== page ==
- Change adapter assignments dynamically, without interruption.
Step 5: Performance Monitoring
Although it is probably what most people initially think of when they see the term "SAN management," the ability to monitor the performance and health of the entire storage network is still not a feature of today's SAN management applications. There are software utilities that allow limited monitoring of certain devices, but in virtually every case these utilities are vendor-specific and do not function with other brands of hardware. In the absence of a single integrated management tool, the only way around this dilemma is to either commit to a single vendor for all current and future SAN hardware needs or maintain a patchwork of separate utilities for different devices from different vendors. Needless to say, both options are far from ideal.
Current SAN monitoring utilities also fall short in terms of the quality and usefulness of the information they provide. It may be important to know that the performance of a particular device has declined, but this information isn't worth much without a clear-cut way to diagnose and fix the underlying problem. In large switched-fabric environments, this lack of "intelligent" diagnostic tools can be especially problematic because of the sheer size and complexity of the network landscape. The solution? A new SAN management paradigm that employs "smart" diagnostic technology and thereby minimizes troubleshooting tasks.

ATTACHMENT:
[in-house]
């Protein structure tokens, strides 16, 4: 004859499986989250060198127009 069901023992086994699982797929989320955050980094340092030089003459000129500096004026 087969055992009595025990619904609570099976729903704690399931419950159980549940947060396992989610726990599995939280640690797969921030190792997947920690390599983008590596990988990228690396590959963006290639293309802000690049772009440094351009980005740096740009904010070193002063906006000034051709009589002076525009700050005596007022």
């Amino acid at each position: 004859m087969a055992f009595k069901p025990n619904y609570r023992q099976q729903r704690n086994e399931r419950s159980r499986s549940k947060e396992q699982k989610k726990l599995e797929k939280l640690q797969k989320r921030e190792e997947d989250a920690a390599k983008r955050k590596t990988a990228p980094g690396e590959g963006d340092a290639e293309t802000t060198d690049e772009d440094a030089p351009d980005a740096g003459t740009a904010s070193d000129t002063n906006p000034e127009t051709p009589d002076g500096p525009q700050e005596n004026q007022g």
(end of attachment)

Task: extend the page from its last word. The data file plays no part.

Although the raft of challenges currently facing the SAN industry may seem daunting, there is no technical reason why these challenges can't be overcome. In fact, the various technologies needed to do so are already available; they just need to be brought together and implemented in a single set of tools. When that happens, total SAN management will finally be poised to make the leap from experimental possibility to functional reality.
Barry Robertson is chief technology officer at Radiant Software (www.radiantsw.com) in Santa Monica, CA..